“In recent weeks, multi-billionaires such as the Koch brothers and Sheldon Adelson have made it clear that, as a result of the Citizens United decision, they intend to spend hundreds of millions of dollars to buy this election for candidates who support the super-wealthy. This is not democracy. This is plutocracy. And that is why we must overturn Citizens United if we are serious about maintaining the foundations of American democracy.
“I intend to work as hard as I can for a constitutional amendment to overturn this disastrous Supreme Court decision.
“In his famous speech at Gettysburg during the Civil War, Abraham Lincoln talked about America as a country ‘of the people, by the people and for the people.’ Today, as a result of the Supreme Court’s refusal to reconsider its decision in Citizens United, we are rapidly moving toward a nation of the super-rich, by the super-rich and for the super-rich. That is not what America is supposed to be about. This Supreme Court decision must be overturned.”
The Supreme Court just announced a 5-4 decision striking down Montana’s ban on corporate money in elections. The decision was handed down without hearing oral argument on the case, meaning that the five conservative justices were not even open to hearing arguments that their election-buying decision in Citizens United might have been wrongly decided.Supreme Court Doubles Down On Citizens United | ThinkProgress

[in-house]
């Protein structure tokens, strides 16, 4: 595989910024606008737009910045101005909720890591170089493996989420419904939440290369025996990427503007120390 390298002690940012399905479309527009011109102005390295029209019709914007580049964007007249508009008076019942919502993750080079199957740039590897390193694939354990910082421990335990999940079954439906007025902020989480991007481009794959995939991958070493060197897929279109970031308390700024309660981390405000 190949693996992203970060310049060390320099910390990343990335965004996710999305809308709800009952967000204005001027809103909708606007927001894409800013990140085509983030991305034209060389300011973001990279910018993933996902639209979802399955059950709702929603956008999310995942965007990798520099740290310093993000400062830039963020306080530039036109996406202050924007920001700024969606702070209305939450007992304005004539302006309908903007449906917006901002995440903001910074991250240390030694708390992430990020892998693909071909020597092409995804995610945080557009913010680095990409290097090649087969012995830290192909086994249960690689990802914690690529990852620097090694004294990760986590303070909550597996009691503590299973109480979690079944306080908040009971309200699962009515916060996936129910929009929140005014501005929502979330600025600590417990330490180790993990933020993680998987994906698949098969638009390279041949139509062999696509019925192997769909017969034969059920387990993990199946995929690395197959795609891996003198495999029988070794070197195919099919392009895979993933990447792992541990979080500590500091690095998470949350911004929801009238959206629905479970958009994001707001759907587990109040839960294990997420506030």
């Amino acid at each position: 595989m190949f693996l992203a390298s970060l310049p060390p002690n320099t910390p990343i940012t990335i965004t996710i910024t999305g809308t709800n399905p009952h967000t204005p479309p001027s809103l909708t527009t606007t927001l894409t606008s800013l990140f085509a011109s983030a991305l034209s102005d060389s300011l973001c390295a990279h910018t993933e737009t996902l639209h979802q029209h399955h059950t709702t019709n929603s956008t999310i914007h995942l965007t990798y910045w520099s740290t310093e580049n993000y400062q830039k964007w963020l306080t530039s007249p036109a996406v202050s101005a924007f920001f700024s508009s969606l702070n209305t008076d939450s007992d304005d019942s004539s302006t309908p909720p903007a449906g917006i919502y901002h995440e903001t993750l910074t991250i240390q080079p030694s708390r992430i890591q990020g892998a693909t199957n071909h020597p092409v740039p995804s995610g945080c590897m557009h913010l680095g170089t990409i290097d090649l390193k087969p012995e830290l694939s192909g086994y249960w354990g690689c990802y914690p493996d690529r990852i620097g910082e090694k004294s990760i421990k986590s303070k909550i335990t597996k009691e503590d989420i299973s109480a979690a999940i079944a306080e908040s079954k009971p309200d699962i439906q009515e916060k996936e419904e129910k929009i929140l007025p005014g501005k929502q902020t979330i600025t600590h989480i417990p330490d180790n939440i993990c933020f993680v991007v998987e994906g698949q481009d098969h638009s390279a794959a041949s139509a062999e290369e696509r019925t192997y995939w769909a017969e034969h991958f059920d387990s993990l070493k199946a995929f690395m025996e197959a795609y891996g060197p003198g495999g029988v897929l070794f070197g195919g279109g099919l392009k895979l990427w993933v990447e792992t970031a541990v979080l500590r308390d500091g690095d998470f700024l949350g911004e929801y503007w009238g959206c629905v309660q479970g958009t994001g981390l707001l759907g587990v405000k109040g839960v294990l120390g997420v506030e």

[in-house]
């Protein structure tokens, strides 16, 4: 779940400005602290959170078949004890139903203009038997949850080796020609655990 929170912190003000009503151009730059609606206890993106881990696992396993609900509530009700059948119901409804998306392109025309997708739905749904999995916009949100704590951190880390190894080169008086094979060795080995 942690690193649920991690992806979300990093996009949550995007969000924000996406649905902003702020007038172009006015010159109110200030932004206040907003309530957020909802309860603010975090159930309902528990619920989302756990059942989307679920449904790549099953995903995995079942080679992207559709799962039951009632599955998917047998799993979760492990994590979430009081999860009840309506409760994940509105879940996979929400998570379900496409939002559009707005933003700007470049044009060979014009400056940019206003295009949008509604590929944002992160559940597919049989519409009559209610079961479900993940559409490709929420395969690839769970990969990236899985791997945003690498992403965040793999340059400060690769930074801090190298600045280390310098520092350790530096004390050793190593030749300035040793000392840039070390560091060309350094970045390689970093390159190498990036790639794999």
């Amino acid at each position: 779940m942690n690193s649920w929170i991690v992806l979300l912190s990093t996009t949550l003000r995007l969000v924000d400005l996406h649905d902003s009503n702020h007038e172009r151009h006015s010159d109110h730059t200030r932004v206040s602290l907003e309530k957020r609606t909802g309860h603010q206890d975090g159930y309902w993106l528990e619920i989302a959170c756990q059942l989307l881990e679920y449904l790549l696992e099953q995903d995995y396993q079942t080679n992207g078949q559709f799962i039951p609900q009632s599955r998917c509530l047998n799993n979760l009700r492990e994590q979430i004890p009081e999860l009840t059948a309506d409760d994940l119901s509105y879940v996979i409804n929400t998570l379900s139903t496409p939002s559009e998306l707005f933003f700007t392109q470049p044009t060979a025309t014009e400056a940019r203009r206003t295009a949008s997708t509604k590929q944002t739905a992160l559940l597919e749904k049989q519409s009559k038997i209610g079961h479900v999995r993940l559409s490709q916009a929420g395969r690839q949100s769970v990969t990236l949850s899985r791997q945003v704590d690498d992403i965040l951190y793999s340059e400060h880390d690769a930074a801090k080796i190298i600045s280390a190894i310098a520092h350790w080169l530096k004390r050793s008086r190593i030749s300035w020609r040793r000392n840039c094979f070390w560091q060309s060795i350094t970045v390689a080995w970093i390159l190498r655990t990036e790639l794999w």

As the rich get richer, throwing six-figure sums at presidential campaigns is just like tipping for good service.
Chief Justice Roberts apparently wanted a much broader, sweeping outcome, and it is now clear that he manipulated the Court’s process to achieve that result. Once only a question about an ‘on-demand’ movie, the majority in Citizens United ruled that corporations and unions could now use their general treasuries to influence elections directly. Despite giving strenuous assurances during his confirmation hearing to respect settled law, Roberts now stands responsible for the most egregious upending of judicial precedent in a generation. As now-retired Justice John Paul Stevens wrote in his dissent to the majority in Citizens United: ‘[F]ive Justices were unhappy with the limited nature of the case before us, so they changed the case to give themselves an opportunity to change the law.’The Money Crisis | Stanford Law Review
Legislators have clearly reached their own conclusion that there is an ‘appearance of corruption.’ Twenty-two states and the District of Columbia have joined Montana in asking the Supreme Court to uphold the state’s ban on corporate expenditures. This coalition is a mix of red, blue, and purple states, including New York, Arkansas, California, Idaho, Kentucky, Mississippi, Nevada, North Carolina, Utah, Vermont and West Virginia. Senators John McCain and Sheldon Whitehouse also filed an amicus brief in support of Montana, writing, ‘Evidence from the 2010 and 2012 electoral cycles has demonstrated that so-called independent expenditures create a strong potential for corruption and the perception thereof.’
McCain is starting to resemble his reformer self again. He slams the Supreme Court’s 2010 Citizens United decision every chance he gets. He has teamed up with Democrats to demand a rethinking of Citizens United and to craft a new bill that would beef up disclosure of campaign donations and political ads. “He is starting to exert himself, which he had not been doing over the past couple years,” says Craig Holman, the top lobbyist for Public Citizen.